Tuesday, February 25, 2014
U.S. Army PFC Lawrence S. Gordon
(photograph - Jed Henry)
For almost 70 years the family of US Army Pvt. 1st Class Lawrence S. Gordon have not known where their son, brother and uncle was buried. For many years his mother believed that the Army had lost her sons body after he died when the M8 armoured car he was in was hit with a German 88mm shell on the 13th of August, 1944, near Carrouges, France (180km south west of Paris). He was initially identified as a US soldier (his bloody wallet was returned to his family), however somehow was later mistaken for a German soldier (possibly due to the clothes he was wearing under his uniform) and buried in a French war cemetery as an unknown German soldier. Filmaker Jed Henry began the campaign to bring Pvt Gordon home in 2011 while working on a documentary about his grandfather (Staff Sgt. David Henry) who served alongside Pvt Gordon.
Jed Henry located the remains and formed a research team to identify them, which included historians, DNA experts, forensic dentists, and family members of Pvt Gordon, including his nephew in Alberta Canada (even though he was a Canadian citizen, Pvt Gordon signed up to serve in the US Army, one month after the Japanese attack on Pearl Harbour).
When the US Government's Joint Prisoners of War/MIA Accounting Command (JPAC) refused to exhume and test the body, the German War Graves Commission and the French government worked together to grant joint permission for DNA to be extracted from the skull of soldier X-356, which was then identified through DNA testing to be Pvt Gordon by the French Ministry of Justice. The family are now having the results verified by the University of Wisconsin before a planned burial in Saskatchewan, Canada, on the 70th anniversary of his death.
Brigadier General Dirk H. Backen, of the German Defense Attaché, wrote to Lawrence R. Gordon (Pvt Gordon's nephew) writing "Eventually, justice has won. My congratulations for showing such honorable commitment, patriotism, faith and courage to walk that long path for your uncle. He will come home and that is what counts. He fell in a battle against my countrymen, but he did this under a just cause: To liberate Europe from fascism and to restore peace, freedom and humanity. His sacrifice was not in vain."
The refusal of JPAC to test Pvt Gordon's remains raises huge questions about the US government commitment to the policy of "leave no man behind". Adding to this is the fact that the research and testing has been entirely funded by the volunteer research team and the family of Pvt Gordon. It cost the team $25,000 to locate, research and test Pvt Gordon's remains. Currently it is costing JPAC around $1million per soldier identified. In a possible coincidence to this case, the US Secretary of Defence this week announced an overhaul of the agency this week. In July 2013, Associated Press released details of an internal audit of JPAC that found JPAC's management was inept, mismanaged, wasteful and corrupt, with a concern that it could worsen from "dysfunctional to total failure", with the average length of time for the JPAC lab to identify remains being 11 years from when they are recovered.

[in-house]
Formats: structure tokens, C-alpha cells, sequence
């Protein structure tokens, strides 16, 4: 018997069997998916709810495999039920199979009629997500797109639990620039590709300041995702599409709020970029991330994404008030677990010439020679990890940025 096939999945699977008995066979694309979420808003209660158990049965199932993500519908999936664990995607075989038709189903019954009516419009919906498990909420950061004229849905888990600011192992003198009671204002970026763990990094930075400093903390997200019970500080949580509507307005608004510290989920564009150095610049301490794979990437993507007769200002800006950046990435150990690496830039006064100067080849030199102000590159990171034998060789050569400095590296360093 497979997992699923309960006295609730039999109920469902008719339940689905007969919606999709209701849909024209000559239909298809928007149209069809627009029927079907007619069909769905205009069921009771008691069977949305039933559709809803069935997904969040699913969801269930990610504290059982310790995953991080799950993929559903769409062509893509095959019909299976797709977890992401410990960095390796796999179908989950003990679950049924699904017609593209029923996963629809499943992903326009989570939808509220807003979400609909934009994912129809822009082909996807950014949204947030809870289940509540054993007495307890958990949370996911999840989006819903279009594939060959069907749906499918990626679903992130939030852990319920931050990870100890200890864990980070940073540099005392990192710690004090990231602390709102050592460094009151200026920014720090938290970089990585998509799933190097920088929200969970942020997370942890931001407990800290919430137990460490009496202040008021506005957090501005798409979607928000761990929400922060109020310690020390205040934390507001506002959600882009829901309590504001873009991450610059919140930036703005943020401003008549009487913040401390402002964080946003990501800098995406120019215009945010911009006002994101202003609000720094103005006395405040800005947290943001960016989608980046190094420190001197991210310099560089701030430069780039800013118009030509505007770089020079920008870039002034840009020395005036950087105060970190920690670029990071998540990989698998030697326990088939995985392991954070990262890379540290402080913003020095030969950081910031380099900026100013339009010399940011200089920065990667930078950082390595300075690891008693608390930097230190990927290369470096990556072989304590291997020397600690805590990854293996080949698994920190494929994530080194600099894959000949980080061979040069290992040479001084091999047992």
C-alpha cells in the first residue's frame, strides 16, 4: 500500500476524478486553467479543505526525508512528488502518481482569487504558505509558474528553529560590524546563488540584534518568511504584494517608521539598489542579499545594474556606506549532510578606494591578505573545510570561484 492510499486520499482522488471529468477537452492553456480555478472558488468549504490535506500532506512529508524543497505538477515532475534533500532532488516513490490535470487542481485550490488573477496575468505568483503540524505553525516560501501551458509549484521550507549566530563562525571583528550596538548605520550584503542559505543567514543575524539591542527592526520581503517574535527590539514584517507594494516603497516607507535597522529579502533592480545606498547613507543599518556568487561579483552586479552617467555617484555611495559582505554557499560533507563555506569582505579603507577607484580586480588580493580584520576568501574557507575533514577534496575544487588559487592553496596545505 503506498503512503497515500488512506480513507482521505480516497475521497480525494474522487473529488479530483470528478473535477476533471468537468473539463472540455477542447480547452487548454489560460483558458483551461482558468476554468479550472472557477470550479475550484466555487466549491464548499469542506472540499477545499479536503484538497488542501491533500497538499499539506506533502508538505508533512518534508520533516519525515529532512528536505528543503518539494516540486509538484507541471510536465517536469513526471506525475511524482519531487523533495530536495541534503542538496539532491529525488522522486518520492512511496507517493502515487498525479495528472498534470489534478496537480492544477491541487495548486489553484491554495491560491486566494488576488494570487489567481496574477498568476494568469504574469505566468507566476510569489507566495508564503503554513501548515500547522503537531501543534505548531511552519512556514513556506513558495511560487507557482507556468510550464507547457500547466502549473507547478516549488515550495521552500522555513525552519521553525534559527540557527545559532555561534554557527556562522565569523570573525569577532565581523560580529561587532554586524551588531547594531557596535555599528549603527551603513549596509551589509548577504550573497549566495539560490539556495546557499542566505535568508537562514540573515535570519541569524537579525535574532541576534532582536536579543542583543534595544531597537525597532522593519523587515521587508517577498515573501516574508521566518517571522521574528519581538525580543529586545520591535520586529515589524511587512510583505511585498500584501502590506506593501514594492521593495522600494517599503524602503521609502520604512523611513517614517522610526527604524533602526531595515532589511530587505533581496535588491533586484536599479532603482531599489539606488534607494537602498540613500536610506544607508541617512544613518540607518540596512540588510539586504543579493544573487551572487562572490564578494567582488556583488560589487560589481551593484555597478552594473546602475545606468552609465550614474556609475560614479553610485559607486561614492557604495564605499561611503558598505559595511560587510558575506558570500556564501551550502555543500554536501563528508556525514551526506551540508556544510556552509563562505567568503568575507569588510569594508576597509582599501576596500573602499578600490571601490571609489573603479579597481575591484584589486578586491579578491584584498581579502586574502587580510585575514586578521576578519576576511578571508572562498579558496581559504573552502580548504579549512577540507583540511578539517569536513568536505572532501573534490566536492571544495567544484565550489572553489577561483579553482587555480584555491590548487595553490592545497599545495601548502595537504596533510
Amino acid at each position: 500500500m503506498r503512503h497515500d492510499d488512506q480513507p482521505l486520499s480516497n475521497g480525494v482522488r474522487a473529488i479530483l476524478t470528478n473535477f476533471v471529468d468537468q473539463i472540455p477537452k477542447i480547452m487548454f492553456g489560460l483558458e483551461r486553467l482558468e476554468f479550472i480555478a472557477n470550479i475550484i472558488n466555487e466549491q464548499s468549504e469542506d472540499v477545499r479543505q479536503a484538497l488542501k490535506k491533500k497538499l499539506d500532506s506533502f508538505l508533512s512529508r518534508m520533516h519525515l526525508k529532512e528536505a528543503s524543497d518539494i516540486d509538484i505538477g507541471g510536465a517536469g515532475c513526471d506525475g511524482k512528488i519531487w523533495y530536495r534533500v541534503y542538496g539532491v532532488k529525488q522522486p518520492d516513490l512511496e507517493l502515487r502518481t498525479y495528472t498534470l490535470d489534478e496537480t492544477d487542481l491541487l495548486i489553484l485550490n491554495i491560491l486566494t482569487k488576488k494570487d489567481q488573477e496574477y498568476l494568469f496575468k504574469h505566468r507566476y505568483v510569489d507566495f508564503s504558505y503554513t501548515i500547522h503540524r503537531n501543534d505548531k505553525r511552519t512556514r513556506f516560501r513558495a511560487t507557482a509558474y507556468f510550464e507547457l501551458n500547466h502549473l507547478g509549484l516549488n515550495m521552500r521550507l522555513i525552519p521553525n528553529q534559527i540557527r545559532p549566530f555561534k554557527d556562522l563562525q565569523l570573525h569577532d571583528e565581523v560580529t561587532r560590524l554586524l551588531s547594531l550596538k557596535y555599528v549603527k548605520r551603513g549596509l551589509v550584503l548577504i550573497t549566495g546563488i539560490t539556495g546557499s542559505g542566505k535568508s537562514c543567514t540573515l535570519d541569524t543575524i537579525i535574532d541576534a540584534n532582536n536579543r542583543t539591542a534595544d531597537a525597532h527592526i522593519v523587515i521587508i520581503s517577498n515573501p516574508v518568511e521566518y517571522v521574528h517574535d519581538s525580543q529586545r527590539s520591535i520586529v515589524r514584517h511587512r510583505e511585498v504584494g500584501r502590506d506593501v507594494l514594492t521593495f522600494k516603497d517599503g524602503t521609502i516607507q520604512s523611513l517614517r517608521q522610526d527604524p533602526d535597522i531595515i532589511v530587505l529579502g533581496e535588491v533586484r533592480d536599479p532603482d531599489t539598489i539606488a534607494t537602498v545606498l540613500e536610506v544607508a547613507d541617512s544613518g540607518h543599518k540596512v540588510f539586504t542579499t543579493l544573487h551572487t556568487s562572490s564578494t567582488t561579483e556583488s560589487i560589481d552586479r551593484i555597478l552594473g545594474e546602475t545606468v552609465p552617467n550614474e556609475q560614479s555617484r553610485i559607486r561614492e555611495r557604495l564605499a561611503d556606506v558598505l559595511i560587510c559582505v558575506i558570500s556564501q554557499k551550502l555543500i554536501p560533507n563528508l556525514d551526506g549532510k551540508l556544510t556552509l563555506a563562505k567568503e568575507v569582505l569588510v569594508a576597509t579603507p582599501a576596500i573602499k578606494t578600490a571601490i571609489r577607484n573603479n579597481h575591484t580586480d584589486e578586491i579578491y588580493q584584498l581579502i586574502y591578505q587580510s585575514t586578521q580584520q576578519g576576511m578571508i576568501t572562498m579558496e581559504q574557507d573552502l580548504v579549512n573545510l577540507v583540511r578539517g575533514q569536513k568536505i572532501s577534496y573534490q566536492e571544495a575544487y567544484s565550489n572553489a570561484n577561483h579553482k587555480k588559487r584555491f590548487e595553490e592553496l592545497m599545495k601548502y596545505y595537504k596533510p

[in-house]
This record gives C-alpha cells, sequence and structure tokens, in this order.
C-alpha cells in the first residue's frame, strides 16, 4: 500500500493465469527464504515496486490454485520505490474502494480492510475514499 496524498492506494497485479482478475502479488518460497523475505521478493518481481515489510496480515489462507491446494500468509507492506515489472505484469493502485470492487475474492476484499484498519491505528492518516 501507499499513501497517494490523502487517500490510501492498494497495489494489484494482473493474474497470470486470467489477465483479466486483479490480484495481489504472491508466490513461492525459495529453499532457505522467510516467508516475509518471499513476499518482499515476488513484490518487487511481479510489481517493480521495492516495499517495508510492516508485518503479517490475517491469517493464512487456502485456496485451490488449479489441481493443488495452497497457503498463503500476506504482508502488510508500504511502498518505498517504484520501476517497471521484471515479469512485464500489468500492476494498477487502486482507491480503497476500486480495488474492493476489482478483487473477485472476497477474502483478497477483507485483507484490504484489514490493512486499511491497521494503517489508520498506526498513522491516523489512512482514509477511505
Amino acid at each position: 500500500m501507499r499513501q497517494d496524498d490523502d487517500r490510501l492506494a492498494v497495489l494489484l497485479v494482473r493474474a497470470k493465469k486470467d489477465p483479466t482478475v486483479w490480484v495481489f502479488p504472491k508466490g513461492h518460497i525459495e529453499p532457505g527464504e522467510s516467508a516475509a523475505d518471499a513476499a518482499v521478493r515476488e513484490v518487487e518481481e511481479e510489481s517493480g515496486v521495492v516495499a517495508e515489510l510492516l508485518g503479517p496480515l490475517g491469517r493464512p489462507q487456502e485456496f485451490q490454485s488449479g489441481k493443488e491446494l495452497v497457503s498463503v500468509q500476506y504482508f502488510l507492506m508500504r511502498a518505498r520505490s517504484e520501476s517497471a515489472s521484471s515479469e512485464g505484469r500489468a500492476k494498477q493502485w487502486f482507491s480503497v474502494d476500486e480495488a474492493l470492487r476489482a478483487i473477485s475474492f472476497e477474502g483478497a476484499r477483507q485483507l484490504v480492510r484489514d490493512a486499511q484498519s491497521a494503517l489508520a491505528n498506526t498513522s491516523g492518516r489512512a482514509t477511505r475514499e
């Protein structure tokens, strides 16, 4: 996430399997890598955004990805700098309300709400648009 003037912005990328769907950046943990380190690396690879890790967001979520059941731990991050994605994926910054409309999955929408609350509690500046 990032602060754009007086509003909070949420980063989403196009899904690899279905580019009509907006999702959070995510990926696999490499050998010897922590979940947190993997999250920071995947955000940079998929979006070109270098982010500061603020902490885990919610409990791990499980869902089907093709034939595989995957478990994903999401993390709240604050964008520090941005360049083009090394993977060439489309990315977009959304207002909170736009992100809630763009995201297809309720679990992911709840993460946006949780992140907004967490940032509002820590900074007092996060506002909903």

In the USA the identification of Pvt Gordon was seen as a step towards cooperation between government and non-government organisations and volunteers in the recovery of personnel missing in action. However, this co-operation is not a new way of operating for countries other than the USA. For example in Australia, Dr Bob Hall, from the Australian Centre for the Study of Armed Conflict and Society (ACSACS) based at the University of New South Wales in Canberra (at the Australian Defence Force Academy), has been running the Operation Wandering Souls project, which aims to return to Vietnamese families items that were "liberated" from bodies or captured on the battlefield by Australian and New Zealand soldiers during the Vietnam war. Dr Hall is also in the process of compiling a database and virtual map of Vietnamese soldiers killed in battles with Australian and New Zealand forces during the war, to assist in finding the 300,000 Vietnamese soldiers still listed as missing in action. This follows on from assistance from the Vietnamese in helping locate 6 Australian MIA's, and goes back to Hall's time in Vietnam, when in 1970 he helped a Vietnamese man locate his son who had been killed and buried near a local beach. (the ABC Foreign Correspondent Program has a video on this project here). The Australian experience seems to be that of co-operation between government departments, universities, and teams of volunteers can be effective. In contrast the approach of the US government is that there is no place for volunteers or family members in the search for missing military personnel, and whilst volunteer organisations and projects are keen to share information they have obtained in their search (such as Operation Wandering Souls), JPAC is unwilling to share the information they uncover, as they "are not the source or archive" for such information - that they would dismiss information that they find in their search in this way is truly offensive to the sacrifice that has been made by the men and women that they are supposed to be looking after. It seems that JPAC has been more concerned with "guarding their turf" (and budget) rather than bringing closure to families of fallen soldiers, and allowing killed military personnel to finally be laid to rest at home.
Monday, February 17, 2014
Military Ethics are often discussed either in terms of scholarly articles regarding the morality of war, or increasingly as a set of rules to be followed to avoid scandal. Military Ethics is much more than these two extremes, and covers a wide range of situations and issues - some of which are common in society, but many of which are unique to the military environment. This site is an opportunity to explore the more human side of military ethics.